Skool = Ranked Ladder Info Gaming
I'd like to discuss the advantages of platforms like Skool versus other course platforms ( Circle, GHL) that create a more isolated environment for members, where they only access your content, similar to private server gaming versus ladder gaming. There's value in both approaches.
Having your educational content on an "island," as some platforms offer, can protect a less competitive product from being overshadowed. As Alex Hormozi put it, "The best will rise to the top on Skool." This approach isn't suited for everyone, but it has its merits. But when knowledgeable individuals collaborate as a mastermind, refining and enhancing processes, they are setting new standards for what's possible and effective for their students. This collective progress can be stifled if members are confined to an isolated platform where their exposure to varied mentors and ideas is limited.
In such an environment, not only do the students miss out on broader learning opportunities, but the instructors also lose the chance to interact and learn from one another, as we are doing right now. This dialogue is crucial for running an efficient and supportive community—it keeps us aligned with the overarching goal of our efforts.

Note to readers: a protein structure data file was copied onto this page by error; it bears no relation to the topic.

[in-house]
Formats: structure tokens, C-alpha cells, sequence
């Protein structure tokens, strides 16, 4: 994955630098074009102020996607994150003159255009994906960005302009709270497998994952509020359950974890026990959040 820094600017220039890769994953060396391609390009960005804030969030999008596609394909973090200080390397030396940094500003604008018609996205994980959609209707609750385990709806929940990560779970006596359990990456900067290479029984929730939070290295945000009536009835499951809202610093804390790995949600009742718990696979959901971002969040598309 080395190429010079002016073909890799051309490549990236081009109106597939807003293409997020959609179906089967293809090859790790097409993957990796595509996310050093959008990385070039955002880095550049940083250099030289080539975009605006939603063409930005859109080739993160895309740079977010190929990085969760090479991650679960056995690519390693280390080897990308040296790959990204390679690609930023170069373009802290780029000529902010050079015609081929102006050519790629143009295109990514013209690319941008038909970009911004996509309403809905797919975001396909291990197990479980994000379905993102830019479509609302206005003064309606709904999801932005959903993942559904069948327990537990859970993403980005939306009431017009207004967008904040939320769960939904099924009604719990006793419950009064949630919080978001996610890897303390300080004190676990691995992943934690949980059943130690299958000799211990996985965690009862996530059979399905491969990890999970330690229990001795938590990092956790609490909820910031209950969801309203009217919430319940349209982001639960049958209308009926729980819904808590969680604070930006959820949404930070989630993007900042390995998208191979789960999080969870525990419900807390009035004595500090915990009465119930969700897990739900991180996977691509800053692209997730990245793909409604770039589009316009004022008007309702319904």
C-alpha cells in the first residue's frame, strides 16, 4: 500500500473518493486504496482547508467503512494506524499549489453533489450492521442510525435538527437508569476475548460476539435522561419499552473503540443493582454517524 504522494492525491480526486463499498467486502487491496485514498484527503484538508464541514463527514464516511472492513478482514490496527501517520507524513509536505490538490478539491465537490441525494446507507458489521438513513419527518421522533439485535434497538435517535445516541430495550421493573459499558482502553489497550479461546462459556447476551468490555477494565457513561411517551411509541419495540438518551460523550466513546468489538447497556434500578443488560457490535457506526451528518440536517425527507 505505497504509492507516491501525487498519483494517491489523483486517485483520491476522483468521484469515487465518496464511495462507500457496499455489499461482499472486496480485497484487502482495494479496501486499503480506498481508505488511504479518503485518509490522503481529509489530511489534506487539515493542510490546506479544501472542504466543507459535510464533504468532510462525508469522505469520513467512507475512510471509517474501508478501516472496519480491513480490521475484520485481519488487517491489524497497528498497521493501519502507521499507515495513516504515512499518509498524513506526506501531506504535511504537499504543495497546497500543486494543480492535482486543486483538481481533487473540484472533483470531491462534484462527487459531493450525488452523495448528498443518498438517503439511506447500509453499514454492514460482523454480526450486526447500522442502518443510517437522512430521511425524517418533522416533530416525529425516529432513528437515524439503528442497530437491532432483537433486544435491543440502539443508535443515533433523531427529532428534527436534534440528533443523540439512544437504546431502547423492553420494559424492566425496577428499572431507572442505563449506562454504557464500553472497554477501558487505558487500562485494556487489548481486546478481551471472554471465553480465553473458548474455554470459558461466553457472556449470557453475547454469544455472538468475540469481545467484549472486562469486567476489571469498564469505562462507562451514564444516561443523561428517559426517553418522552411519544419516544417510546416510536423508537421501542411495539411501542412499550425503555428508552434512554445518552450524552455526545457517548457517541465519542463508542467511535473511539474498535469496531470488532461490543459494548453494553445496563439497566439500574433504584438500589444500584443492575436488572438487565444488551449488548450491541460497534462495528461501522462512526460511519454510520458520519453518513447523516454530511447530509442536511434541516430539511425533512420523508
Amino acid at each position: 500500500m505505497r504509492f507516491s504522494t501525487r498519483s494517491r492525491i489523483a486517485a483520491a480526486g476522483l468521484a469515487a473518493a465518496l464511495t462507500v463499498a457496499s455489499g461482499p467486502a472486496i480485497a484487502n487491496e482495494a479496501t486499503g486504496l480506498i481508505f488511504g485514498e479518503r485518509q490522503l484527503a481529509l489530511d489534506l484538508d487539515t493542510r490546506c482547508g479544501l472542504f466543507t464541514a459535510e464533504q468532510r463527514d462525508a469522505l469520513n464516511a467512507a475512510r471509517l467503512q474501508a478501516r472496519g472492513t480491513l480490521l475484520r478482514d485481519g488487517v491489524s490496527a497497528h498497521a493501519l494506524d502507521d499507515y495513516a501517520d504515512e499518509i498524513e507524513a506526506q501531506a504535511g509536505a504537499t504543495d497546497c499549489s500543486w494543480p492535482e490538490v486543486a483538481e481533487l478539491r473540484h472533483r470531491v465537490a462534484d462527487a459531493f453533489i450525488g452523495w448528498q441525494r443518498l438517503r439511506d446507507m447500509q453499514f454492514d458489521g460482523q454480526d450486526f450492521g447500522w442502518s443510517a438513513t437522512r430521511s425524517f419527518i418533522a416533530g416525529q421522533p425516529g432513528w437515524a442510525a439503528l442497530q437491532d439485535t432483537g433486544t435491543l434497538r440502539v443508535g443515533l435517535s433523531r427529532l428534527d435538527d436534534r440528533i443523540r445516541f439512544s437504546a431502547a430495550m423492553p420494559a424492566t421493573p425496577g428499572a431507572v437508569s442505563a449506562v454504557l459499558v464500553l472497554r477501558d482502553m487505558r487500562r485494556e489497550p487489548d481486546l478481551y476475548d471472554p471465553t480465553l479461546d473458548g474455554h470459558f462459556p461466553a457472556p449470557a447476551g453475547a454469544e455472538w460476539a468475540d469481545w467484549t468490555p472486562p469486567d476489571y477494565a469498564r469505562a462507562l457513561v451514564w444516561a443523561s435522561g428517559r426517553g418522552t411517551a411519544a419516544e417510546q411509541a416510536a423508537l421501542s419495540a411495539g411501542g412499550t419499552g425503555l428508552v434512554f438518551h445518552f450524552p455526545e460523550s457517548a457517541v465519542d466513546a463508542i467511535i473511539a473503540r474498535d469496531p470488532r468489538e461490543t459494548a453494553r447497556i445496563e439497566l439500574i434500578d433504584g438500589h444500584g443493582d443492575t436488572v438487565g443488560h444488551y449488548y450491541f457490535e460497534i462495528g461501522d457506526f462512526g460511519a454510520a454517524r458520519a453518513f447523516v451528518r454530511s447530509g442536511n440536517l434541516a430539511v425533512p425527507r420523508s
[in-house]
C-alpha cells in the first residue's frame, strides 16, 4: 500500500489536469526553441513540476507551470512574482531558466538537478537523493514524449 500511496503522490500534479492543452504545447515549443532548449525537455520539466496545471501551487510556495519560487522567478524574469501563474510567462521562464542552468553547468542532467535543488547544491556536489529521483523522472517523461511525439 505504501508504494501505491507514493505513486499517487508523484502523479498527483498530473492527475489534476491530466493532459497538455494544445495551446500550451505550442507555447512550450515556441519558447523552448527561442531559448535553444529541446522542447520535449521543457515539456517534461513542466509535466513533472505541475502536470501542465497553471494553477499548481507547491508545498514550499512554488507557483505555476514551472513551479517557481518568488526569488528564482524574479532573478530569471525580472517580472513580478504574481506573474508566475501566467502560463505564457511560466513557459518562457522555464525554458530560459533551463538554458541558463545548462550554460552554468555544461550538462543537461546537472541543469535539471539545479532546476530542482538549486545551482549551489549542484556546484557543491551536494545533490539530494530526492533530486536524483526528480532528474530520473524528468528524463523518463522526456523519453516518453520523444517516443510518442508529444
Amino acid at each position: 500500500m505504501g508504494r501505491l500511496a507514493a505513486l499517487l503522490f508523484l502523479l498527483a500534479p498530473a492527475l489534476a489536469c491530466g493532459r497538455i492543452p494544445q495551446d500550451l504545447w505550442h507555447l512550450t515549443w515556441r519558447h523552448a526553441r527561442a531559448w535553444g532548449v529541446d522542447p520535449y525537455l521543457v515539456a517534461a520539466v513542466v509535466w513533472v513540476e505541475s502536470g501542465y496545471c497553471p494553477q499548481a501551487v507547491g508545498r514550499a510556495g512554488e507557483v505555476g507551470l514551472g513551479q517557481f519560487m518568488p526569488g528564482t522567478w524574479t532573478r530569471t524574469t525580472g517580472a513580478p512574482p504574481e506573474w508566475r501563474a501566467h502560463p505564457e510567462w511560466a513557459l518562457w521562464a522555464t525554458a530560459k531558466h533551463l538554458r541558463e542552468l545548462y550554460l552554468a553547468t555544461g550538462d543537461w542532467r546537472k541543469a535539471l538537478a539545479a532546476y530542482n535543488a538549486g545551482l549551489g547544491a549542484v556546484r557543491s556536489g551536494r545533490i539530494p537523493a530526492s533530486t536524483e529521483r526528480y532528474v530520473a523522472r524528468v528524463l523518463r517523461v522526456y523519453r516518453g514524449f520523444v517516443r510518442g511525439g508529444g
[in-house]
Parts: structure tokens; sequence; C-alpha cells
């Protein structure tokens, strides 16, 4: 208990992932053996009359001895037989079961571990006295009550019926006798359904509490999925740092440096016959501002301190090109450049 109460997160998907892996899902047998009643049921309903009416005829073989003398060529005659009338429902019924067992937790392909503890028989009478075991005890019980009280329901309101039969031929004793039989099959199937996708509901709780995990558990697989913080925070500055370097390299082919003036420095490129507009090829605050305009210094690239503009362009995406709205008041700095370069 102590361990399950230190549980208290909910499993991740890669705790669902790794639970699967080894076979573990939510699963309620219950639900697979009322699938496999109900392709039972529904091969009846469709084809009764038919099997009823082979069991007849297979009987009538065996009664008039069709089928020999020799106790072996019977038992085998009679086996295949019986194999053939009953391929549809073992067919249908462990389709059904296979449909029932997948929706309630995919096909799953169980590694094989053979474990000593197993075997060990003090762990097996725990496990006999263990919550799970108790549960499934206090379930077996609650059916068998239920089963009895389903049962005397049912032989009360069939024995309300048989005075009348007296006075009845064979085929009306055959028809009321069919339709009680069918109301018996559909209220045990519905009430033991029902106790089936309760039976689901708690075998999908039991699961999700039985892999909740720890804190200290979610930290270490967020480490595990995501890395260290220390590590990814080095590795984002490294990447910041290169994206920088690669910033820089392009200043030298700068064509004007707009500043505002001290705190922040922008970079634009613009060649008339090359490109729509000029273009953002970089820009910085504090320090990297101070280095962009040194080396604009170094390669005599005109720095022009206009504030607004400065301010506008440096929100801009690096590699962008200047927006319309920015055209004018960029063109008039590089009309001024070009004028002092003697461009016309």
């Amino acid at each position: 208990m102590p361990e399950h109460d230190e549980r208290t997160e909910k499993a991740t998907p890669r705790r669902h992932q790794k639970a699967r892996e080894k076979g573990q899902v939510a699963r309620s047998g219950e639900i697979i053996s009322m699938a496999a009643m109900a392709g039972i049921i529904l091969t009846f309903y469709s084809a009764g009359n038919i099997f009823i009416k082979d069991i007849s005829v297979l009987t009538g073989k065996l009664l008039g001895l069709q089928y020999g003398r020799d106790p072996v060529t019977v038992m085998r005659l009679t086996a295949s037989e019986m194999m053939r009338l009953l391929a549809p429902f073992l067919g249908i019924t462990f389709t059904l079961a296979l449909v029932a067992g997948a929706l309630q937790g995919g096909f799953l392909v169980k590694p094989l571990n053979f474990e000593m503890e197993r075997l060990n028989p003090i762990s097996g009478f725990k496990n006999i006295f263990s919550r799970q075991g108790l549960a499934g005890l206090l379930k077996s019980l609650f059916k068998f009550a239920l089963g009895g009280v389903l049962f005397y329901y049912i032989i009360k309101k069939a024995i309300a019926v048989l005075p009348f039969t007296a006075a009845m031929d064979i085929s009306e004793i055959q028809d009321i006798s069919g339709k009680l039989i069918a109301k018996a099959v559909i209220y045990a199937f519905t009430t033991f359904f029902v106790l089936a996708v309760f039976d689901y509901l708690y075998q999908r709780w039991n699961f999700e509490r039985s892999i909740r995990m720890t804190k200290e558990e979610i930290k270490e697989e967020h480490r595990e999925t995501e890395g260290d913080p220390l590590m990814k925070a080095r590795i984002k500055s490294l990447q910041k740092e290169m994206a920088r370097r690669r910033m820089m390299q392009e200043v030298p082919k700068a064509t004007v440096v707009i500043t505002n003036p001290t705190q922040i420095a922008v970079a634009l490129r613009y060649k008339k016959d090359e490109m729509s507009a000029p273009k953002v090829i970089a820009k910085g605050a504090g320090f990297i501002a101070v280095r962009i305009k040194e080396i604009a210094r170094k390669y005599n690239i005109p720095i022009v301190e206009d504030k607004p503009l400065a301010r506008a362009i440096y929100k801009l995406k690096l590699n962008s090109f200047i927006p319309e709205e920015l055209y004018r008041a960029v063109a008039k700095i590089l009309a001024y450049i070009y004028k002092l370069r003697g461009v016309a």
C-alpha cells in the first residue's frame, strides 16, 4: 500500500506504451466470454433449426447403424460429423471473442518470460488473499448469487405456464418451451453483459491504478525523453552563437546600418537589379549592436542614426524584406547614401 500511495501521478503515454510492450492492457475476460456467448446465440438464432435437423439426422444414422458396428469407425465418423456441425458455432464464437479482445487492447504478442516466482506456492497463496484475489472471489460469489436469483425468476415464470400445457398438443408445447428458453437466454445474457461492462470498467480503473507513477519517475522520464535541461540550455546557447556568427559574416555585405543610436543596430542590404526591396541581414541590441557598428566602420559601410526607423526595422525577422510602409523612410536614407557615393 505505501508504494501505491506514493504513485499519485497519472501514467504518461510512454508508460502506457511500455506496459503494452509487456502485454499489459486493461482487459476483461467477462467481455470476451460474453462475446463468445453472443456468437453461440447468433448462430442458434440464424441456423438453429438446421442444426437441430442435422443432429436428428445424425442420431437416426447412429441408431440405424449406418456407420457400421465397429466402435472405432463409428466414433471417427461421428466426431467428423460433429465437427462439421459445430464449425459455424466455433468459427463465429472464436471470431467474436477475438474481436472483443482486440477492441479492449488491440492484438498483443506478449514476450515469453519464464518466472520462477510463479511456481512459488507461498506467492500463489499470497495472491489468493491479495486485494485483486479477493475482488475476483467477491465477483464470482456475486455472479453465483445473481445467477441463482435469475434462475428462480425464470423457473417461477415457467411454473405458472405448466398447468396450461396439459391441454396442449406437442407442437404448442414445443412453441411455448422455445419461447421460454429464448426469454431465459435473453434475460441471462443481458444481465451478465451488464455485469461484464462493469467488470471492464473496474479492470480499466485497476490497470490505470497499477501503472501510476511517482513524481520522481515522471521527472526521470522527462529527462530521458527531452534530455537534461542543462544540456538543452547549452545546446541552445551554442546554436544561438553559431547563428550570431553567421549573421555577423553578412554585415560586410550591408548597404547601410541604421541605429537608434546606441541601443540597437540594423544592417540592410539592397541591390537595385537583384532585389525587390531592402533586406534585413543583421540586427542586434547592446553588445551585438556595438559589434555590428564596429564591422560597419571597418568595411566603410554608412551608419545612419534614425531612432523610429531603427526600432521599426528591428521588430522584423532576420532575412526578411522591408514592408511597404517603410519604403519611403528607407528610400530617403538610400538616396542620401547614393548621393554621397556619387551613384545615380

Consider the difference in dynamics between playing in a competitive ladder setting, where you're constantly pushed to improve and rank higher against others, and playing a single-player, non-ranked game. The competitive ecosystem fosters a drive and a spirit of improvement that isolated platforms lack. Those in isolated settings like Circle might avoid direct competition, but they also miss out on the communal benefits of shared growth and challenge.
I'm curious to hear others opinions on this. As the information overload could be heavy on skool because of all the groups/notifications.
James Louros
Skool = Ranked Ladder Info Gaming
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